Use a potting medium that is light, airy, and well-draining. One formulated for cacti and succulents meets these specifications and typically has the appropriate slightly acidic pH of about 6.0 that succulents favor.
An excellent choice is Tank’s Pro Cactus and Succulent Mix.
Tank’s Pro Cactus and Succulent Mix
This product is made with coconut husks, compost, and pumice for water retention, drainage, and optimal growth.
Tank’s Pro Cactus and Succulent Mix is available from Arbico Organics in packages containing one and a half cubic feet of medium.
Remember to set rooted leaf cuttings, stem cuttings, and nursery plants at the same depth they were in their original containers, no deeper than half an inch from the pot rim.
Fertilize them with a liquid cactus and succulent food diluted to half strength. Feed monthly throughout the growing season.
A product you may like is Dr. Earth® Succulence® Cactus & Succulent Plant Food, 1-1-2 NPK.
Dr. Earth Succulence Cactus & Succulent Plant Food
This environmentally sound formulation is made from organic supermarket food waste and supports succulent health.
Mix one gallon at half strength, or use four pumps of food per gallon of water, to have on hand for biweekly applications. Apply with a watering can.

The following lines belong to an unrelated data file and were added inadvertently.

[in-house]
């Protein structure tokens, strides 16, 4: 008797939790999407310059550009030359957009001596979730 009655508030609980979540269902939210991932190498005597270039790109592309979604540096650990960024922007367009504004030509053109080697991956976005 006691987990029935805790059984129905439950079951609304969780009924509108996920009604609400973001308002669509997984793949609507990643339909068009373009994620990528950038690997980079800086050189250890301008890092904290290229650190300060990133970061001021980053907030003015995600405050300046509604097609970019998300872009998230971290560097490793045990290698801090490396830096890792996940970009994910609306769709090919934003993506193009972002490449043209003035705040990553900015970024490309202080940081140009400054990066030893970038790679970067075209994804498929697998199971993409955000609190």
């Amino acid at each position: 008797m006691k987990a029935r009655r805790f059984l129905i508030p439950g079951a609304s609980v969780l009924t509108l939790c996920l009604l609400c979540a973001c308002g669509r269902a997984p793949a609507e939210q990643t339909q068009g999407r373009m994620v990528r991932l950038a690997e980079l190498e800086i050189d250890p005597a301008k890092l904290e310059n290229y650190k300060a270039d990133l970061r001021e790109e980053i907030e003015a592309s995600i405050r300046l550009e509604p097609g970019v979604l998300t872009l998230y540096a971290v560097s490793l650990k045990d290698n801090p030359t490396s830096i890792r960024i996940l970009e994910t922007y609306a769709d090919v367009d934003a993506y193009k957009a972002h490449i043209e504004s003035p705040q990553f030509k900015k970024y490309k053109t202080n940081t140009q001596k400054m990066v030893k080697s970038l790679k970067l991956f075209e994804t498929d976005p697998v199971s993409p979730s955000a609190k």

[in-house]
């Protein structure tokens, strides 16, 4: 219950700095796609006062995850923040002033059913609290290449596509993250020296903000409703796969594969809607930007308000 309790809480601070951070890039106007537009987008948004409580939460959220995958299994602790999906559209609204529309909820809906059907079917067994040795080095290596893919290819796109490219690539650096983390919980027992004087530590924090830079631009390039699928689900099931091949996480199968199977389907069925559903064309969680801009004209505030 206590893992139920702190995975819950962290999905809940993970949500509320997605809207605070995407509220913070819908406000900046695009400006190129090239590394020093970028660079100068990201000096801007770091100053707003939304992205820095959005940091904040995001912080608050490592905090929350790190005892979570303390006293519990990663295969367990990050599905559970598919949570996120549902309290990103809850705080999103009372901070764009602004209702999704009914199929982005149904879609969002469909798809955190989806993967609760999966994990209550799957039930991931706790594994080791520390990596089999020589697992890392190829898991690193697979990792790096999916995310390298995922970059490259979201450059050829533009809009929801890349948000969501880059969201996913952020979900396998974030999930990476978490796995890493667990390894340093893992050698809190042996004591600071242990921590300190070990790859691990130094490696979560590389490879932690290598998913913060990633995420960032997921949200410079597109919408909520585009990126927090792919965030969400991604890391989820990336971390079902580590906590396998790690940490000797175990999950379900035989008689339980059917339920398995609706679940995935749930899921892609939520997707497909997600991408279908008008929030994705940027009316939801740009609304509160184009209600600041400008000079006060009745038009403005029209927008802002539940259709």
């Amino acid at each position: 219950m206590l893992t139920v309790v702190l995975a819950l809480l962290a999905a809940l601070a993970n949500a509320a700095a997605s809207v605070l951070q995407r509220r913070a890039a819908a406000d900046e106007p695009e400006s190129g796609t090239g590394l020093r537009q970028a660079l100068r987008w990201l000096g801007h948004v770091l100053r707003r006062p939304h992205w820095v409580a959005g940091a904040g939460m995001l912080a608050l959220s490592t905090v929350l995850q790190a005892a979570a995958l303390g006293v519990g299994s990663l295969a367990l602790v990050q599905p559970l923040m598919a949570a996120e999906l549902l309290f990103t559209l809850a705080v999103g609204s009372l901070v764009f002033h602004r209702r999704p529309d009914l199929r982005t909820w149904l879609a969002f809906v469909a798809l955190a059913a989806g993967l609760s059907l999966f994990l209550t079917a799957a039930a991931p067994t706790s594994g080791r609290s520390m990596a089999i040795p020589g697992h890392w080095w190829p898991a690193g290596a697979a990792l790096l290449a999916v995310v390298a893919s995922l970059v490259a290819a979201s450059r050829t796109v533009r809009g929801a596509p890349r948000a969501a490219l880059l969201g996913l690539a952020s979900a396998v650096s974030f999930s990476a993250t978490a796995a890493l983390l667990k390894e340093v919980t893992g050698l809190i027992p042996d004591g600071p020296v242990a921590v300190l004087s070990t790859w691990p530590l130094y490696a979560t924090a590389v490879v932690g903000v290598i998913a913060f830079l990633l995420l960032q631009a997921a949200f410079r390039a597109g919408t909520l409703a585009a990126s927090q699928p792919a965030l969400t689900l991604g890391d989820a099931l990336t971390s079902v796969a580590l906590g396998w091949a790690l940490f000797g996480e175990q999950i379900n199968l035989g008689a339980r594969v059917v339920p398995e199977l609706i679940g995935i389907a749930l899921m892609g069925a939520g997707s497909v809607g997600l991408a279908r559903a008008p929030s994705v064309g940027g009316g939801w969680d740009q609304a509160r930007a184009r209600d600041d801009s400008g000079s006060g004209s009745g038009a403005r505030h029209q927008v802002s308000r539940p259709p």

Dr. Earth® Succulence® Cactus & Succulent Plant Food is available from Arbico Organics in 16-ounce pump bottles.
When you water, take the pot to the sink if possible. Continue to pour water until it runs through the drainage holes. Allow the pot to drain for a few minutes and water again to moisten all air pockets.
Empty the drip tray as needed to avoid oversaturating the roots and raising the ambient humidity.
Water about once every two weeks or when the soil completely dries out. If you like, purchase a moisture meter to guide you. As discussed, it’s better to err on the side of too dry than too wet.
Do not use a mister. Wet leaves are prone to rotting, just like roots. Also, a mister increases the ambient humidity, which is fine for tropical flora but not for a desert succulent.
During dormancy, from fall to spring, you’ll find that you only need to water about once a month to keep the soil from completely drying out. Discontinue fertilizer applications during this time, but continue to provide adequate sunlight.
Succulents prefer household humidity between 30 and 50 percent. This is a healthy home range to have because, in addition to supporting desert plant health, it inhibits mold and dust mites, two common allergens.
Too much moisture can lead to rotting, whether from poor drainage, overwatering, or excessive humidity.
Provide your succulent with bright indirect sunlight. An eastern exposure or a distance of five to 10 feet from a sunny south-facing window is ideal.
You may find that you need to move the pot during the day to avoid bright direct light that may cause scorching.